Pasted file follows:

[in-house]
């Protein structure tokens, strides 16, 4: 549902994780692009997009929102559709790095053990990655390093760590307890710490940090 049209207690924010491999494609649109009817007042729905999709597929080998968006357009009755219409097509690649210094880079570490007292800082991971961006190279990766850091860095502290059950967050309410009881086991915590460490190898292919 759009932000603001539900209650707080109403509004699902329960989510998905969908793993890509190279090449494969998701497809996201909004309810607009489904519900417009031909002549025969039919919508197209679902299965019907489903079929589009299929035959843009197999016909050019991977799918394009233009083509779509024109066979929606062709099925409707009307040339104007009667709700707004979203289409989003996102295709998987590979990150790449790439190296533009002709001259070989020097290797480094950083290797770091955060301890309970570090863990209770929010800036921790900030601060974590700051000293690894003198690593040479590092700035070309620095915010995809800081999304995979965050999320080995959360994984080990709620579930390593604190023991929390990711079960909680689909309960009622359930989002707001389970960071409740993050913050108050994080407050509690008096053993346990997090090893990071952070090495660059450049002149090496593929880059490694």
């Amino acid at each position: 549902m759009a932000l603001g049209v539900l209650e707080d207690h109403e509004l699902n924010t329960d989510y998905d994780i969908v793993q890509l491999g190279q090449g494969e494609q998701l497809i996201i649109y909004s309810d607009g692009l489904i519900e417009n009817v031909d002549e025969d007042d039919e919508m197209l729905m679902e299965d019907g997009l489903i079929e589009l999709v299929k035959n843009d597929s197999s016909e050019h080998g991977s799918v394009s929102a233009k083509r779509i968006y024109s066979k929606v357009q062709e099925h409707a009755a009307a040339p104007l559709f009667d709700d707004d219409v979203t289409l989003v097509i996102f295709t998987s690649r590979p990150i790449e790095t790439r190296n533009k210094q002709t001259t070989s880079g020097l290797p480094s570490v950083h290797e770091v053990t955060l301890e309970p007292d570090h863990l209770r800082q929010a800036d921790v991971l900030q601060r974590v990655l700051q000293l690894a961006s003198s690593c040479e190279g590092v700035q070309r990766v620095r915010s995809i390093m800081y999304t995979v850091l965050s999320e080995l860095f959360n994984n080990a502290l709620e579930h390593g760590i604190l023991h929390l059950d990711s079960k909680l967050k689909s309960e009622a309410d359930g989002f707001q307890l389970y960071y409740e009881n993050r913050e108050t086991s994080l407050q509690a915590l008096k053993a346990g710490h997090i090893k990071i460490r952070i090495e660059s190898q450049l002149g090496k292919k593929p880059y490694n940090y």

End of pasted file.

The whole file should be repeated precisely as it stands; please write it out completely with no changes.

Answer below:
[in-house]
């Protein structure tokens, strides 16, 4: 549902994780692009997009929102559709790095053990990655390093760590307890710490940090 049209207690924010491999494609649109009817007042729905999709597929080998968006357009009755219409097509690649210094880079570490007292800082991971961006190279990766850091860095502290059950967050309410009881086991915590460490190898292919 759009932000603001539900209650707080109403509004699902329960989510998905969908793993890509190279090449494969998701497809996201909004309810607009489904519900417009031909002549025969039919919508197209679902299965019907489903079929589009299929035959843009197999016909050019991977799918394009233009083509779509024109066979929606062709099925409707009307040339104007009667709700707004979203289409989003996102295709998987590979990150790449790439190296533009002709001259070989020097290797480094950083290797770091955060301890309970570090863990209770929010800036921790900030601060974590700051000293690894003198690593040479590092700035070309620095915010995809800081999304995979965050999320080995959360994984080990709620579930390593604190023991929390990711079960909680689909309960009622359930989002707001389970960071409740993050913050108050994080407050509690008096053993346990997090090893990071952070090495660059450049002149090496593929880059490694």
């Amino acid at each position: 549902m759009a932000l603001g049209v539900l209650e707080d207690h109403e509004l699902n924010t329960d989510y998905d994780i969908v793993q890509l491999g190279q090449g494969e494609q998701l497809i996201i649109y909004s309810d607009g692009l489904i519900e417009n009817v031909d002549e025969d007042d039919e919508m197209l729905m679902e299965d019907g997009l489903i079929e589009l999709v299929k035959n843009d597929s197999s016909e050019h080998g991977s799918v394009s929102a233009k083509r779509i968006y024109s066979k929606v357009q062709e099925h409707a009755a009307a040339p104007l559709f009667d709700d707004d219409v979203t289409l989003v097509i996102f295709t998987s690649r590979p990150i790449e790095t790439r190296n533009k210094q002709t001259t070989s880079g020097l290797p480094s570490v950083h290797e770091v053990t955060l301890e309970p007292d570090h863990l209770r800082q929010a800036d921790v991971l900030q601060r974590v990655l700051q000293l690894a961006s003198s690593c040479e190279g590092v700035q070309r990766v620095r915010s995809i390093m800081y999304t995979v850091l965050s999320e080995l860095f959360n994984n080990a502290l709620e579930h390593g760590i604190l023991h929390l059950d990711s079960k909680l967050k689909s309960e009622a309410d359930g989002f707001q307890l389970y960071y409740e009881n993050r913050e108050t086991s994080l407050q509690a915590l008096k053993a346990g710490h997090i090893k990071i460490r952070i090495e660059s190898q450049l002149g090496k292919k593929p880059y490694n940090y």